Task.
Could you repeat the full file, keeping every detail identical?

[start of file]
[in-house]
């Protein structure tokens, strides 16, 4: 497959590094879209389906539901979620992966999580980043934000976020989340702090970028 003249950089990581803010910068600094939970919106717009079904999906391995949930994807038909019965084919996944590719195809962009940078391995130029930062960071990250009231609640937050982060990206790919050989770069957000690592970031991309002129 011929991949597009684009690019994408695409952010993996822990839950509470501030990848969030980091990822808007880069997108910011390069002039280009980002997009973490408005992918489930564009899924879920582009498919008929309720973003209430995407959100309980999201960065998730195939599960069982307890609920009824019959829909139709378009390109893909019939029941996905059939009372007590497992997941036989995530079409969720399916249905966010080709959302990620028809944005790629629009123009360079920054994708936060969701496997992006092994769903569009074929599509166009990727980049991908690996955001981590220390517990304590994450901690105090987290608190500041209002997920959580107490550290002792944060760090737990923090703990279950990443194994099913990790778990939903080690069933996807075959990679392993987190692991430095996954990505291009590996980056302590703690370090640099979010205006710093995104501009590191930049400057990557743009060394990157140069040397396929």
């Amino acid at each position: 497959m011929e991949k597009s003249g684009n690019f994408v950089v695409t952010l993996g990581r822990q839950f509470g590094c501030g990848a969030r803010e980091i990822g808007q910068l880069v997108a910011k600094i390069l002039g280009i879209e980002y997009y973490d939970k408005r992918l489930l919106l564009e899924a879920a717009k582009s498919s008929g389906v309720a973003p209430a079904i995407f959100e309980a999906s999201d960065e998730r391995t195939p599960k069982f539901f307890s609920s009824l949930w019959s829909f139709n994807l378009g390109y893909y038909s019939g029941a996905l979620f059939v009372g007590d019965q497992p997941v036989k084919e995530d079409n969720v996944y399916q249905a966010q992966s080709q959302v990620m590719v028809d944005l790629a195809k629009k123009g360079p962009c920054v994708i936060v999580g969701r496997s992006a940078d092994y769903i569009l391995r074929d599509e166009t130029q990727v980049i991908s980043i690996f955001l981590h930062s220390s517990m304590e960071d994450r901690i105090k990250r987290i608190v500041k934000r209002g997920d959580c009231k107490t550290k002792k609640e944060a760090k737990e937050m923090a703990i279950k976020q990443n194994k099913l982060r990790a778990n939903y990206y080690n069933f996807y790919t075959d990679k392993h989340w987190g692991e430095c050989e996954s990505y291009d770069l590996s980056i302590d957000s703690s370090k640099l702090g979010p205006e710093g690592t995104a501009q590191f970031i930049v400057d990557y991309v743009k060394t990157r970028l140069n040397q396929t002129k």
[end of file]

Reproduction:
[in-house]
């Protein structure tokens, strides 16, 4: 497959590094879209389906539901979620992966999580980043934000976020989340702090970028 003249950089990581803010910068600094939970919106717009079904999906391995949930994807038909019965084919996944590719195809962009940078391995130029930062960071990250009231609640937050982060990206790919050989770069957000690592970031991309002129 011929991949597009684009690019994408695409952010993996822990839950509470501030990848969030980091990822808007880069997108910011390069002039280009980002997009973490408005992918489930564009899924879920582009498919008929309720973003209430995407959100309980999201960065998730195939599960069982307890609920009824019959829909139709378009390109893909019939029941996905059939009372007590497992997941036989995530079409969720399916249905966010080709959302990620028809944005790629629009123009360079920054994708936060969701496997992006092994769903569009074929599509166009990727980049991908690996955001981590220390517990304590994450901690105090987290608190500041209002997920959580107490550290002792944060760090737990923090703990279950990443194994099913990790778990939903080690069933996807075959990679392993987190692991430095996954990505291009590996980056302590703690370090640099979010205006710093995104501009590191930049400057990557743009060394990157140069040397396929």
């Amino acid at each position: 497959m011929e991949k597009s003249g684009n690019f994408v950089v695409t952010l993996g990581r822990q839950f509470g590094c501030g990848a969030r803010e980091i990822g808007q910068l880069v997108a910011k600094i390069l002039g280009i879209e980002y997009y973490d939970k408005r992918l489930l919106l564009e899924a879920a717009k582009s498919s008929g389906v309720a973003p209430a079904i995407f959100e309980a999906s999201d960065e998730r391995t195939p599960k069982f539901f307890s609920s009824l949930w019959s829909f139709n994807l378009g390109y893909y038909s019939g029941a996905l979620f059939v009372g007590d019965q497992p997941v036989k084919e995530d079409n969720v996944y399916q249905a966010q992966s080709q959302v990620m590719v028809d944005l790629a195809k629009k123009g360079p962009c920054v994708i936060v999580g969701r496997s992006a940078d092994y769903i569009l391995r074929d599509e166009t130029q990727v980049i991908s980043i690996f955001l981590h930062s220390s517990m304590e960071d994450r901690i105090k990250r987290i608190v500041k934000r209002g997920d959580c009231k107490t550290k002792k609640e944060a760090k737990e937050m923090a703990i279950k976020q990443n194994k099913l982060r990790a778990n939903y990206y080690n069933f996807y790919t075959d990679k392993h989340w987190g692991e430095c050989e996954s990505y291009d770069l590996s980056i302590d957000s703690s370090k640099l702090g979010p205006e710093g690592t995104a501009q590191f970031i930049v400057d990557y991309v743009k060394t990157r970028l140069n040397q396929t002129k």